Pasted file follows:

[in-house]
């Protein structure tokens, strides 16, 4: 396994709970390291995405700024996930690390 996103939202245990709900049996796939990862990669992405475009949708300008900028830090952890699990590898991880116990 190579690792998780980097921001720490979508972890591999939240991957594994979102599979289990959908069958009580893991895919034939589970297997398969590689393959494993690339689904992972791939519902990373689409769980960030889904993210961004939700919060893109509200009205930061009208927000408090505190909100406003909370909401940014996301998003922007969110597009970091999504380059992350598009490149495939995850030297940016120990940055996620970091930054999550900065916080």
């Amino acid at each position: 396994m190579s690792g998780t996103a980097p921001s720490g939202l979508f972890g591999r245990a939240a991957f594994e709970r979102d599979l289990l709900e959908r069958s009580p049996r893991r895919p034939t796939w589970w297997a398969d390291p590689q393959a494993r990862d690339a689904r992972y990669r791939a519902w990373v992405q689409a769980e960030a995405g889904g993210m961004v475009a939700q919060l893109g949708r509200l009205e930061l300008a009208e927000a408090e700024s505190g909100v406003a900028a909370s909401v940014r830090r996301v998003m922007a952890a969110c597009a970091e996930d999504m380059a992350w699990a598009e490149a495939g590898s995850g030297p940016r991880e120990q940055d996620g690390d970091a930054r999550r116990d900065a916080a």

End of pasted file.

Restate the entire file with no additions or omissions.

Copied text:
[in-house]
């Protein structure tokens, strides 16, 4: 396994709970390291995405700024996930690390 996103939202245990709900049996796939990862990669992405475009949708300008900028830090952890699990590898991880116990 190579690792998780980097921001720490979508972890591999939240991957594994979102599979289990959908069958009580893991895919034939589970297997398969590689393959494993690339689904992972791939519902990373689409769980960030889904993210961004939700919060893109509200009205930061009208927000408090505190909100406003909370909401940014996301998003922007969110597009970091999504380059992350598009490149495939995850030297940016120990940055996620970091930054999550900065916080």
């Amino acid at each position: 396994m190579s690792g998780t996103a980097p921001s720490g939202l979508f972890g591999r245990a939240a991957f594994e709970r979102d599979l289990l709900e959908r069958s009580p049996r893991r895919p034939t796939w589970w297997a398969d390291p590689q393959a494993r990862d690339a689904r992972y990669r791939a519902w990373v992405q689409a769980e960030a995405g889904g993210m961004v475009a939700q919060l893109g949708r509200l009205e930061l300008a009208e927000a408090e700024s505190g909100v406003a900028a909370s909401v940014r830090r996301v998003m922007a952890a969110c597009a970091e996930d999504m380059a992350w699990a598009e490149a495939g590898s995850g030297p940016r991880e120990q940055d996620g690390d970091a930054r999550r116990d900065a916080a």